Treatment on clinical trial

Treatment for childhood acute myeloid leukemia in children depends on the type of leukemia and whether the patient has been previously treated for acute myeloid leukemia. The best treatment is given by cancer doctors with experience in treating children with leukemia at hospitals where pediatric cancer patients are treated.  The current clinical trial being tested nationally is available for children and teens through age 18.

Your child may receive treatment that is considered standard therapy based on its effectiveness in treating patients in past clinical trials, or you may choose to have your child take part in a clinical trial. Clinical trials are designed to test new potentially better treatments against current standard therapy in hopes of finding better ways to treat pediatric cancer patients. The good news is that Children's Oncology Group clinical trials are closely overseen by a data monitoring committee, so that in real time, if one treatment is found to be better than another, the treating physicians are notified immediately, and your child's treatment will be changed right away if necessary.

Special circumstances

The majority of children with Down Syndrome and acute myeloid leukemia can be cured of their leukemia using less intensive chemotherapy regimens than current intensive timing AML therapy. Bone marrow transplantation is usually not indicated in Down Syndrome patients.

The majority of children with Down Syndrome and acute myeloid leukemia can be cured of their leukemia using less intensive chemotherapy regimens than current intensive timing AML therapy. Bone marrow transplantation is usually not indicated in Down Syndrome patients.

Sometimes the diagnosis is Myelodysplastic Syndrome (MDS). Some forms of MDS are a transition to acute myeloid leukemia and are treated the same as acute myeloid leukemia, while other forms are observed before being treated.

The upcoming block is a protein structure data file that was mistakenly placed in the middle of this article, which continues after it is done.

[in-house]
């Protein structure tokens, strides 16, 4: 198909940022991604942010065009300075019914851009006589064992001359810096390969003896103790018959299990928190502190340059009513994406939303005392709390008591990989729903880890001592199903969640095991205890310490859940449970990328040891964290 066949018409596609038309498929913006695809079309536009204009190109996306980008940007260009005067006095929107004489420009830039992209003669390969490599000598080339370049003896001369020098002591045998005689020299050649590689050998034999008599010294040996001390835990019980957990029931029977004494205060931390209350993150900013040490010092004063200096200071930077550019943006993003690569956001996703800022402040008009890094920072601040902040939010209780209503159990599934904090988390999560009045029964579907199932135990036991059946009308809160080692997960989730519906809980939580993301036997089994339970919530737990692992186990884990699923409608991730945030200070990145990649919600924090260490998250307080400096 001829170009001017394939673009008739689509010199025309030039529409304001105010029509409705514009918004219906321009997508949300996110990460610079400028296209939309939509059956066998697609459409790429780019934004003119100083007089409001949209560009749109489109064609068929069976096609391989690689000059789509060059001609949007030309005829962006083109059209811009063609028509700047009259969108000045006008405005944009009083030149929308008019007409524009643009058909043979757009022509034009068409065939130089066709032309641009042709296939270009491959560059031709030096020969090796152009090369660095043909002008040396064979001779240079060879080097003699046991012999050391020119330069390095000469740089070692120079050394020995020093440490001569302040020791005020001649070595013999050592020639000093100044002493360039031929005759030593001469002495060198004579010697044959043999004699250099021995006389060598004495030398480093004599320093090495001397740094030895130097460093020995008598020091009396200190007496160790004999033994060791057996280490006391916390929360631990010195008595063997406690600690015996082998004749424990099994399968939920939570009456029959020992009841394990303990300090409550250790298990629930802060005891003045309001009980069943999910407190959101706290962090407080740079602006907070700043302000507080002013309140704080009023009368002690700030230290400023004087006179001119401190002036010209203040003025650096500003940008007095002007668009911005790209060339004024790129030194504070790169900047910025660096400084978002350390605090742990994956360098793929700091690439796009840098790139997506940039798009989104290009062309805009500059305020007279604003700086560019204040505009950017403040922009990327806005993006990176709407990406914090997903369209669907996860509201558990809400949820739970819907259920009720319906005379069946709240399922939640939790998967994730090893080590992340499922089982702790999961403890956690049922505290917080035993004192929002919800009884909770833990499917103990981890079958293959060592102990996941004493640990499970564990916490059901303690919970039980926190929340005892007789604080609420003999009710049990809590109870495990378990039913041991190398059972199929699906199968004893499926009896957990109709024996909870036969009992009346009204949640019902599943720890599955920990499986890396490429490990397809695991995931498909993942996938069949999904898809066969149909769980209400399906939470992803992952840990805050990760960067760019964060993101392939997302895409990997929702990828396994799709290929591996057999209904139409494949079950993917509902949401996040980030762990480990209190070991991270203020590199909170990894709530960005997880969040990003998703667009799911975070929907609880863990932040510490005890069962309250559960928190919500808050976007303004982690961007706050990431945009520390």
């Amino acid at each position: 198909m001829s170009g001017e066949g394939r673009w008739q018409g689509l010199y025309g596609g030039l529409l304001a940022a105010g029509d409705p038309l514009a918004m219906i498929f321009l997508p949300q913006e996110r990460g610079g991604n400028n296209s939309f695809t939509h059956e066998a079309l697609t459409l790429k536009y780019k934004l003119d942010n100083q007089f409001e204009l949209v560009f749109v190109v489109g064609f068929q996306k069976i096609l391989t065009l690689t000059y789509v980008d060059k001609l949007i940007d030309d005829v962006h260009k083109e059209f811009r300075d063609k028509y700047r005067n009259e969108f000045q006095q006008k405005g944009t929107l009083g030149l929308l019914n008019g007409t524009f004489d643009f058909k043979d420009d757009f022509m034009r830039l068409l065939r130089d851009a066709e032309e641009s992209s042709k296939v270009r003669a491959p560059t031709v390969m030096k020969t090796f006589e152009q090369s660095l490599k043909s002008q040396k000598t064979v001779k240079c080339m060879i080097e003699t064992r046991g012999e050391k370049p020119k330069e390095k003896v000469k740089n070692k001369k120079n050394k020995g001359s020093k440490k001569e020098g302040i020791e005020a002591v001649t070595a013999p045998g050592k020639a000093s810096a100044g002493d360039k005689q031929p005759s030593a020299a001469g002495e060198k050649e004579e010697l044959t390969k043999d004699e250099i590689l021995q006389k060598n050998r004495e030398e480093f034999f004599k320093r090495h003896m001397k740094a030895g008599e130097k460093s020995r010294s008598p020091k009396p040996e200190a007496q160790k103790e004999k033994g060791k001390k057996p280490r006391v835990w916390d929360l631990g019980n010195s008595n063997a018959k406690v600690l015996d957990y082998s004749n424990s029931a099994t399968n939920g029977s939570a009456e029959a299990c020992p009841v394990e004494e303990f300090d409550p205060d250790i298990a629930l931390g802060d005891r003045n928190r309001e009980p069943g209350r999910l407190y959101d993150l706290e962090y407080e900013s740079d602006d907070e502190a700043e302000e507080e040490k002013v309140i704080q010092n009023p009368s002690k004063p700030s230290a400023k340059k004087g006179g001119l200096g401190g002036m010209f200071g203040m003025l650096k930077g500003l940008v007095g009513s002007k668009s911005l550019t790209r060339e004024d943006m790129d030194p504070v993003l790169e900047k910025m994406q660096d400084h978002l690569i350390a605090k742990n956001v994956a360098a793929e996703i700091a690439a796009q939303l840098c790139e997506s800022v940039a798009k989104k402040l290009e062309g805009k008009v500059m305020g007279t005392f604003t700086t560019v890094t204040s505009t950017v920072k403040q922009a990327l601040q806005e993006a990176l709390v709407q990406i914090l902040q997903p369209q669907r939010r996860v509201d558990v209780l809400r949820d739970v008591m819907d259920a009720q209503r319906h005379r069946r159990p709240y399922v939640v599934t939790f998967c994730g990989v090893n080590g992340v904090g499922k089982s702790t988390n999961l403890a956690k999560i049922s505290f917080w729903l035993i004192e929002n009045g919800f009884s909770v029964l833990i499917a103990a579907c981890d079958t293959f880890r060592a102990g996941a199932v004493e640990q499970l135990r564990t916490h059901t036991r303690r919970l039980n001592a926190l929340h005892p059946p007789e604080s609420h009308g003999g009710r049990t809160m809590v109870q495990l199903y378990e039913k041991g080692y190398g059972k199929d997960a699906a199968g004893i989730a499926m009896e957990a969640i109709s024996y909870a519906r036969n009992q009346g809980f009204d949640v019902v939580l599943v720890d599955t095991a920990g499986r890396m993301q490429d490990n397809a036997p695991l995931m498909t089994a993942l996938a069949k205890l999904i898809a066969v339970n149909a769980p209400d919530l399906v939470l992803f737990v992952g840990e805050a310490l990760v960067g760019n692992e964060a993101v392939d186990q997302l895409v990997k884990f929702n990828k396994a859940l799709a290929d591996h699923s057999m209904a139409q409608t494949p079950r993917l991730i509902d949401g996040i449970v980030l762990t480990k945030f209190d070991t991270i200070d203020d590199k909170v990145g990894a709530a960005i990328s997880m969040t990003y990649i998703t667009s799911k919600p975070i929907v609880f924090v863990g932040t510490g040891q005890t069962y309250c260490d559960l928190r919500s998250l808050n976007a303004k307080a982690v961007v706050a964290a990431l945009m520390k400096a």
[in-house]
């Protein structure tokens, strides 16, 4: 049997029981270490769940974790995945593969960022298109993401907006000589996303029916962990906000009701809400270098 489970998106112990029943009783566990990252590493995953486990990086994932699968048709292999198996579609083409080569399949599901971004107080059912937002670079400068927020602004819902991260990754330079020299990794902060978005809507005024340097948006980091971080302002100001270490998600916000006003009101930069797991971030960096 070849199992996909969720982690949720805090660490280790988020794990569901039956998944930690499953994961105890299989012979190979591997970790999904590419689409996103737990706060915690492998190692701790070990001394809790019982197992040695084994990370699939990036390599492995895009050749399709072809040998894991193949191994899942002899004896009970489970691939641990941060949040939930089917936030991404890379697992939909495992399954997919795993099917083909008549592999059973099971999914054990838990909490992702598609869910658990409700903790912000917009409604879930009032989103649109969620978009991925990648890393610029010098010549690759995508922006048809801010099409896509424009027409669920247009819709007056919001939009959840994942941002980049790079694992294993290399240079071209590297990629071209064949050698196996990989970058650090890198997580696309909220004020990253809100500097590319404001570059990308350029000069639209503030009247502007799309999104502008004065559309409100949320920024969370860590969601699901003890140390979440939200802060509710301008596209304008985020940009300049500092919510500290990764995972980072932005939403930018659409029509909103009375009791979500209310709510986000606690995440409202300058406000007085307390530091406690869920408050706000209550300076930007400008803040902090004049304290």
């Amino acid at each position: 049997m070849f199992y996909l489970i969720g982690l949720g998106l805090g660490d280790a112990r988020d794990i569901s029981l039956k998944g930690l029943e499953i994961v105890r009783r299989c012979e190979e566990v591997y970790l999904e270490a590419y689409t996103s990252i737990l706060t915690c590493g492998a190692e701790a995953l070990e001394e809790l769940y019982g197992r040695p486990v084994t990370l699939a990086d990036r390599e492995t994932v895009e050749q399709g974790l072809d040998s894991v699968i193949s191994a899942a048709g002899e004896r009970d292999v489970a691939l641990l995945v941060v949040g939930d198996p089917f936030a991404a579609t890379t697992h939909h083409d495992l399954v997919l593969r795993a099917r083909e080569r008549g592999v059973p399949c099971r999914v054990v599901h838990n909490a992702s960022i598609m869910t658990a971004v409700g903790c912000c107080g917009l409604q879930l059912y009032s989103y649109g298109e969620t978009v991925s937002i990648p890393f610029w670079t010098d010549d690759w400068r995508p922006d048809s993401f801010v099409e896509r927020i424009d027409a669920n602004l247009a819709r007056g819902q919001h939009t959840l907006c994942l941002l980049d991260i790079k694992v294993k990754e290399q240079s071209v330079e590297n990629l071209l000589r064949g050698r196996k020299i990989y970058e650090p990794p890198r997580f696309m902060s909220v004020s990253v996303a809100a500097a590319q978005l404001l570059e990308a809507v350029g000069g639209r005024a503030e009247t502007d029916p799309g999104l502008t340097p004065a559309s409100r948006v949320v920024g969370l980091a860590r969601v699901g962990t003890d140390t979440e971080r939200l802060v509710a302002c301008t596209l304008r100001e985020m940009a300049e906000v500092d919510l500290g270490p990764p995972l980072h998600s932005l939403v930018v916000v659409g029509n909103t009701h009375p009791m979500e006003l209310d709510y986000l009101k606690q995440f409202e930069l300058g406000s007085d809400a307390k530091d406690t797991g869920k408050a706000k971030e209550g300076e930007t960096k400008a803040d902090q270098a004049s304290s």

A variant of AML called Acute Promyelocytic Leukemia (APL) is sometimes diagnosed. The treatment is different than described above, but it my involved being treated on a clinical trial. Treatment may include arsenic combined with chemotherapy.

Recurrent childhood acute myeloid leukemia

Treatment depends on the type of treatment your child previously received. Treatments currently being studied in clinical trials include new chemotherapy drugs, bone marrow/stem cell transplantation, and biological therapy (e.g. arsenic trioxide, all-trans retinoic acid).

Cleveland Clinic Children's

Here at Cleveland Clinic Children's, we specialize in the care of children and young adults with cancer. We use a team approach that cares for all members of the family, recognizing that this is a very difficult time for all of them. Our goal is to have our patients get through therapy with as normal a life as possible, and to emerge from therapy knowledgeable about how to maintain their health.

Should you have more questions about the child or young adult in your life with cancer, please contact Cleveland Clinic Cancer Answer line at 216.444.5517 or 800.223.2273, extension 4-5517. Your question will be forwarded to the Chair of the Pediatric Oncology Department.

We wish you and your child well.

For other websites regarding childhood cancer:

Source: National Institutes of Health, National Cancer Institute, Children's Oncology Group Last Reviewed: 6/14/05

© 1995-2009 The Cleveland Clinic Foundation. All rights reserved.

This information is provided by the Cleveland Clinic Health System and is not intended to replace the medical advice of your doctor or health care provider. Please consult your health care provider for advice about a specific medical condition.
Rev. 6/05